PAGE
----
So, is there anything he couldn't do as vice president, or as a vice presidential candidate? Asked about his vice-presidential prospects, Lieberman was careful to issue "the standard disqualification, which is sincerely expressed," that he didn't expect to be named vice-president, nor was he seeking the position. However, he said, he wanted to clear up any misunderstanding about what a religiously observant person could or could not do in an executive office. Lieberman says that, as a hypothetical vice president, he would balance his duties with the demands of the Sabbath much as he has balanced them as senator: "I feel I've reached a conclusion on these questions that I'm comfortable with." He would not campaign or perform any other strictly political duties. He would, however, vote in the Senate if he was needed to break a tie and he would meet with world leaders or members of the Cabinet--"I'd try to schedule them some other time, but if something needed to be done, I'd do it."
What if he had to travel to meet them? "I'd try to avoid it, but if I had to ride, I'd ride."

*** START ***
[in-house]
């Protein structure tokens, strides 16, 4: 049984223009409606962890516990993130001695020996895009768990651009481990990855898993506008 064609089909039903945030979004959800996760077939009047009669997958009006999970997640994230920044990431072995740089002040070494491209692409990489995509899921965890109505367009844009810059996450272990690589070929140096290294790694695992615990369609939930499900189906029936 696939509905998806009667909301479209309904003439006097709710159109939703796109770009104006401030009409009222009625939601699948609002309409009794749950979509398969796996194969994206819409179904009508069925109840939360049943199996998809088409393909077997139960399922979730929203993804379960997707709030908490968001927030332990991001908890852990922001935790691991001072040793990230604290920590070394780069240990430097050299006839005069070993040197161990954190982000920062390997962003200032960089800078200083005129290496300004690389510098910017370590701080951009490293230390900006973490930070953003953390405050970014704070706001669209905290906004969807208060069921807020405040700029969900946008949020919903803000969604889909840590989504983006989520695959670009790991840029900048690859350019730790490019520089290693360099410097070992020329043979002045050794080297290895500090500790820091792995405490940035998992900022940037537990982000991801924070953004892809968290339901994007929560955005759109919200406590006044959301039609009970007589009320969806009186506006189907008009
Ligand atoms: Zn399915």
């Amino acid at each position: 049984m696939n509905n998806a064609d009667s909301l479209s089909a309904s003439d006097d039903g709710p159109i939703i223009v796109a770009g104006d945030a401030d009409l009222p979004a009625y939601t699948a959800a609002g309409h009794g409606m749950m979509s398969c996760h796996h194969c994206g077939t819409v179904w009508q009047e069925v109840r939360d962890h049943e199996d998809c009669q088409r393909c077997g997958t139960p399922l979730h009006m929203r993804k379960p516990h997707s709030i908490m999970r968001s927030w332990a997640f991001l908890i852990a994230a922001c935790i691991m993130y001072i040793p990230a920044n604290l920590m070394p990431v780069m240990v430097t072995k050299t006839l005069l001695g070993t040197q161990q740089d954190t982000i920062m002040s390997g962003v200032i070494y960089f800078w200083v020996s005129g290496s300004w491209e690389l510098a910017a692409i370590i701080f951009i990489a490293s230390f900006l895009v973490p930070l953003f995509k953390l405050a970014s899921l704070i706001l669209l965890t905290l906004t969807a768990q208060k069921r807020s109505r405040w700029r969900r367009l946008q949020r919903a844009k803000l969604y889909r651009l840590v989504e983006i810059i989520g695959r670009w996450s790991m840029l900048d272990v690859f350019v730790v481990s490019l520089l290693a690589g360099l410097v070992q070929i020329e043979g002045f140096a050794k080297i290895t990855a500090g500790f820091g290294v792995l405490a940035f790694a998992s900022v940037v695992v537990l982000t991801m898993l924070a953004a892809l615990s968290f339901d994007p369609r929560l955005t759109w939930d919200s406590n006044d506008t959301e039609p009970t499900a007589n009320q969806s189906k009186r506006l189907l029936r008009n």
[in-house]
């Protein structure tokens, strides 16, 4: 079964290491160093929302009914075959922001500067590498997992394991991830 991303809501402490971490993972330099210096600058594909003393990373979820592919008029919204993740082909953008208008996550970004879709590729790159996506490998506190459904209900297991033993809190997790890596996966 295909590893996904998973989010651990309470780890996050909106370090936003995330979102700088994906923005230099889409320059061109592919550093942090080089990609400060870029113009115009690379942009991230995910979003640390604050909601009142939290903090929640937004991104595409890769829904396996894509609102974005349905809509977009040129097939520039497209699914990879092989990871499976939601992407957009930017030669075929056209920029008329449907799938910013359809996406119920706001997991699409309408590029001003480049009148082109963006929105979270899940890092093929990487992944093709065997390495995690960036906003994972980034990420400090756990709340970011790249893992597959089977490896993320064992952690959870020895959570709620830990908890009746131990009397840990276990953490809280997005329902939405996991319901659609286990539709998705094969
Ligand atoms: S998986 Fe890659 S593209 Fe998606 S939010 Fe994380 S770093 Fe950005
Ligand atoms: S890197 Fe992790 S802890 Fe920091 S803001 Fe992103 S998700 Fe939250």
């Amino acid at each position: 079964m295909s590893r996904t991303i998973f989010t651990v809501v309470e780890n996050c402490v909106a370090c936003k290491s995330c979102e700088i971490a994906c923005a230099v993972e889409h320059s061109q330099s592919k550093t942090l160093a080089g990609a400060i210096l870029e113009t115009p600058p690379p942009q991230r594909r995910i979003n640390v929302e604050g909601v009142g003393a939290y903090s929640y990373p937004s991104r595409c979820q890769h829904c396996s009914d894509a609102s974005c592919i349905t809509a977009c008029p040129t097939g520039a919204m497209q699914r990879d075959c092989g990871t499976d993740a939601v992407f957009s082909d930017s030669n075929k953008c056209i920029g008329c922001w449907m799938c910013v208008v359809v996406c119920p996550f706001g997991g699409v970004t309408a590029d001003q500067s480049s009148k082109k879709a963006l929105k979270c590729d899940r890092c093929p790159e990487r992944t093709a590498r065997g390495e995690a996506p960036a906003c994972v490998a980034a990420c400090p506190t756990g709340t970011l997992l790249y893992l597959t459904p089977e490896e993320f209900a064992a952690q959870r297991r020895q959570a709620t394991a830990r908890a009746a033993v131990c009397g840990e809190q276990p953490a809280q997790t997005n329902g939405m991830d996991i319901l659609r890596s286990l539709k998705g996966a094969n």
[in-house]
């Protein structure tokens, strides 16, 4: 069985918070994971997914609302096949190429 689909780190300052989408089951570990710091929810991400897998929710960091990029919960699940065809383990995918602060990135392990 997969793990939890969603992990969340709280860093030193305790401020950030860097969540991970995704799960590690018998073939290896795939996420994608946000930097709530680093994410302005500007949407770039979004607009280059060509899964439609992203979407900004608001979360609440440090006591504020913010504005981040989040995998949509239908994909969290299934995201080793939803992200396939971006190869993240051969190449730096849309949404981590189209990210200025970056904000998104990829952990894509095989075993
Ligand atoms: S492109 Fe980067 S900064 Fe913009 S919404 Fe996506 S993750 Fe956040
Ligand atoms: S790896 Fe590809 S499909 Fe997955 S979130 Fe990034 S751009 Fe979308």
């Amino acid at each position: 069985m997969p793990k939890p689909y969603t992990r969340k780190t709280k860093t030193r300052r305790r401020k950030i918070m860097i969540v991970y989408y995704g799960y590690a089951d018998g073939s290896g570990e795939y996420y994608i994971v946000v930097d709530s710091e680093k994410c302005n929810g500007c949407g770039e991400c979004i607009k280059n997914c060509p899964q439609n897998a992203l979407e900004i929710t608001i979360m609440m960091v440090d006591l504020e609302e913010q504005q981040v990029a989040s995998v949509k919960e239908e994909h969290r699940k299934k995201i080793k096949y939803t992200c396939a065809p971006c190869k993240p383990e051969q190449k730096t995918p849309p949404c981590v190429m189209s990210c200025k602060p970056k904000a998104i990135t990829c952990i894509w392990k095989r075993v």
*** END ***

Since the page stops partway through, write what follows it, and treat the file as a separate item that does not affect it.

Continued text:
And in the case of an emergency? Lieberman refused to speculate about anything as dire as a president's incapacitation: "I'm so far down the chain of hypotheticals, I'm going to let you draw your own conclusion." But presumably he would be allowed to do just about anything he had to under the rule of pikuach nefesh--including being sworn in as president should anything happen to the president and pushing the button to launch a nuclear attack.
What if something came up on the Sabbath which wasn't a life-or-death emergency, but which he really ought to take care of then and there? Yeshiva professor of Talmud J. David Bleich says Lieberman would be allowed to delegate just about any urgent but non-lifesaving task to a non-Jew, as long as it was also on behalf of non-Jews. A Jew is forbidden to ask a non-Jew to do something for him on the Sabbath that he wouldn't do for himself (in other words, a Jew is not allowed to have a Shabbas goy, even though many do) but "to personally give directions to non-Jews for the benefit of non-Jews is permissible," says Bleich. This rule would cover anything that could be construed as for the good of American citizens, since the majority of them are not Jewish.
Photograph of Joseph Lieberman by Tim Sloan/AFP. Photograph of Sen. Lieberman on Slate's Table of Contents by Kevin Lamarque/Reuters.